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Abstract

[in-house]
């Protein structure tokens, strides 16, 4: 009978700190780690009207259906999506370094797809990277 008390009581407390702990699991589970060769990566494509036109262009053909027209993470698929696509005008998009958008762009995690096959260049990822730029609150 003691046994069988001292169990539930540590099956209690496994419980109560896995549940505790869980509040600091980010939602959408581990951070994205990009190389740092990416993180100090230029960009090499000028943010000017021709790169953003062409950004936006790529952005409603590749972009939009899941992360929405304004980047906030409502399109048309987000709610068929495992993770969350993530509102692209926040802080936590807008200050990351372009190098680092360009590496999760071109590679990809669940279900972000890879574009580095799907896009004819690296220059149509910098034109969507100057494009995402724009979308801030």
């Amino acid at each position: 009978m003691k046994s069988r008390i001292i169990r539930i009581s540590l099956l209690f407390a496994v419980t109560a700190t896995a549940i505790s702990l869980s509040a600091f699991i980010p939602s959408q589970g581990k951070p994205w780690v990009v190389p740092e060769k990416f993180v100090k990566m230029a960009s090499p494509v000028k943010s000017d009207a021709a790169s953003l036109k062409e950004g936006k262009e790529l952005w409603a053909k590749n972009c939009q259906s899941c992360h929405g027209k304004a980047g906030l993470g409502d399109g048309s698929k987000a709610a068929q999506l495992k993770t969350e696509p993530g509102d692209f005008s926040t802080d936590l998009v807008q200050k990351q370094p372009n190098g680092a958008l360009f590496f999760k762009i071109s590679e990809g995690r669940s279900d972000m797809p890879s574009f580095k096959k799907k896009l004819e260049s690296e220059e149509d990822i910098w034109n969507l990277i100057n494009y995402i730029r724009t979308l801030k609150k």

This paper addresses the issue of double counting of health impacts in the context of cost of illness valuation. Double counting occurs when estimates are jointly used, which rely on valuation techniques that overlap. As a solution, we propose to limit the scope of each of the valuation method to a specific range of impacts. In order to limit the contingentvaluation method to the exclusive valuation of intangible costs, we propose a three steps approach : (1) leave the respondents free to valuate the consequences which matter to them, (2) elicit respondent's motivations, (3) control for the influence motivations have on elicited values. This procedure was applied in a Swiss contingent-valuation. An econometric treatment was applied in order to limit the scope of the estimates of the contingent valuation method to intangibles, therefore the possibility to a combination of methods with the risk of double-counting and underestimating costs being kept to a minimum.

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